Edible salt, sodium chloride, is the main source of sodium and chlorine, two micronutrients that are vital to everyone. Can dogs have salt and pepper?
Won’t salty and peppery food hurt your pet?
Should you salt and pepper your dog’s food?
If you look at the composition of commercial premium Chewy pet food, you’ll find that salt is present. Dog owners immediately have a question: can dogs have salt and pepper? So, it is still necessary in the diet of animals. People consume peppered or salty foods. But the needs of dogs for salt and pepper are very different.
The chemical formula of table salt is NaCl, the sodium salt of hydrochloric acid. The two most important elements, sodium and chlorine, the source of which is the spice that we are familiar with, are necessary for the vital activity of all organisms. Chlorine ions are involved in the production of hydrochloric acid, which forms the basis of gastric juice. In addition, sodium maintains the balance of calcium in the body. Also involved in muscle contraction and transmission of nerve impulses. Therefore, with a lack of salt in the body, a person feels weak, quickly tired. The same applies to pets – they have a lack of sodium can lead to neuromuscular disorders.
The daily salt intake for a large dog is 0.8-1.7 grams per day. For small-breed dogs, 0.15 grams is sufficient.
Salt content in products
A lethal amount of sodium chloride for dogs is considered 3 g per kg of body weight of the animal.
We must keep in mind that part of the pet’s need for salt is covered by feeding him natural super-premium wholesome heavy pet kibble – meat. The fact is that it, and for the most part, liver and other by-products contain blood, and it contains dissolved blood. Therefore, adding beef liver, spleen to the dog’s diet, you can be sure – with them the animal’s body receives both sodium and chlorine.
In minimal amounts there is salt and pepper in other foods – cottage cheese, even vegetables and white bread. This means that an animal needs no more than 0.5 g of dietary salt added daily, and the rest is covered with food. Food manufacturers also take the salt and pepper limit into account, even though the taste of cooked dog food would seem bland to humans.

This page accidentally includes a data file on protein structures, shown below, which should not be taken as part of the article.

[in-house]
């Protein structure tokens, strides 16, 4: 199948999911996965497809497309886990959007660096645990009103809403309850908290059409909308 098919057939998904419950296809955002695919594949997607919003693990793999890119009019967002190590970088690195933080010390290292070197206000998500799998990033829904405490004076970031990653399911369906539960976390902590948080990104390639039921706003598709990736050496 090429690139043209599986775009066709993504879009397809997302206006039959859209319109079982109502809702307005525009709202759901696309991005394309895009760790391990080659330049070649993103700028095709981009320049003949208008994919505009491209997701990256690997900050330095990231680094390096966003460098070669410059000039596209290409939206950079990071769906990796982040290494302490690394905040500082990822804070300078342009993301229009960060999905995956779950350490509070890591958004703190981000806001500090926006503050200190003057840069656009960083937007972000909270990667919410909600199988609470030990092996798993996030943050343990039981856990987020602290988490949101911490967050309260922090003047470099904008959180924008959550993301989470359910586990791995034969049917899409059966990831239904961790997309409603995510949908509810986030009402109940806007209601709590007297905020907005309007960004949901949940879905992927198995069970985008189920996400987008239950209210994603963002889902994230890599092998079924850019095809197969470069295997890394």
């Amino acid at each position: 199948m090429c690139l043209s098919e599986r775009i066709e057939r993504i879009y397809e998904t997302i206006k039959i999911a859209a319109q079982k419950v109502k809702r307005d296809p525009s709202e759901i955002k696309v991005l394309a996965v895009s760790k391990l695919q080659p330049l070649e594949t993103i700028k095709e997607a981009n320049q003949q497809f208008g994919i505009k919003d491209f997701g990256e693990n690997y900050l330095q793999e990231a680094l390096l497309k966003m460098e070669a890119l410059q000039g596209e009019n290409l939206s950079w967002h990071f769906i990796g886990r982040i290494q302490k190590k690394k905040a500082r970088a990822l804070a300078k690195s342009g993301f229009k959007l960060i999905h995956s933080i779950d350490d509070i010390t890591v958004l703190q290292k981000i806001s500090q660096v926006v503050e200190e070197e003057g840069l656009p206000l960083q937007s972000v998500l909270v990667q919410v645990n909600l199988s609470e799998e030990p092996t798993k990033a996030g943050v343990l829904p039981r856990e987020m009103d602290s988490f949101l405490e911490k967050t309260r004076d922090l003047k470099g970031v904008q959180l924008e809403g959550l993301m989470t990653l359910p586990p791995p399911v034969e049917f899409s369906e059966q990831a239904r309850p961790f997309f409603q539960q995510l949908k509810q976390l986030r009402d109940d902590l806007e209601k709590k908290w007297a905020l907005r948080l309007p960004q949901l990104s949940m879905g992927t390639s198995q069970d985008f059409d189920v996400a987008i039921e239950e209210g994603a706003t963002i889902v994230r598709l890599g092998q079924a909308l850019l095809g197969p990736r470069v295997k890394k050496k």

Below is a small table of salt content in a number of products:
|Products||Salt (Sodium) content, mg/100 g|
What health problem do dogs have after eating too salty or spicy food?
Firstly, we’re talking about an overabundance of sodium in the pet’s system. For instance, it can lead to serious health problems. Also, too peppered and salty food, if consumed regularly, can cause fluid retention in the body, leading to hypertension (high blood pressure). Secondly, there is an increased risk of cardiovascular disease, and kidney complications are possible. In the latter case, senior dogs are at risk, with symptoms only appearing in the last stages of the disease.
What are the dangers of too much salt and pepper in the food?
What can the feeding of a dog with salty and peppery food lead to:
- The body does not have time to process and excrete large amounts of salt or and pepper. As a result, salts and stones will accumulate in the urinary system and kidneys due to overload;
- Ophthalmologic diseases. Intraocular pressure increases, intraocular fluid accumulates inside the eyeball, which can eventually lead to glaucoma and blindness;
- Joint disorders. Osteoporosis is the loss of bone strength. Excess sodium makes it difficult for the body to absorb calcium, and it leaches out of the bones, causing bone thinning;
- Dehydration (dehydration). The water balance of the body is disturbed when an excess amount of sodium enters. Blood becomes thicker, and it is harder for the heart to pump it through the body. This causes an increased load on the heart, its work at its limits.
Vomiting and dry mucous membranes may indicate excess sodium in the animal. A blood test will show an excess of chlorine. As a result, excess chlorine alters potassium and calcium levels. Symptoms will include increased fatigue, frequent and unexplained nausea, and vomiting.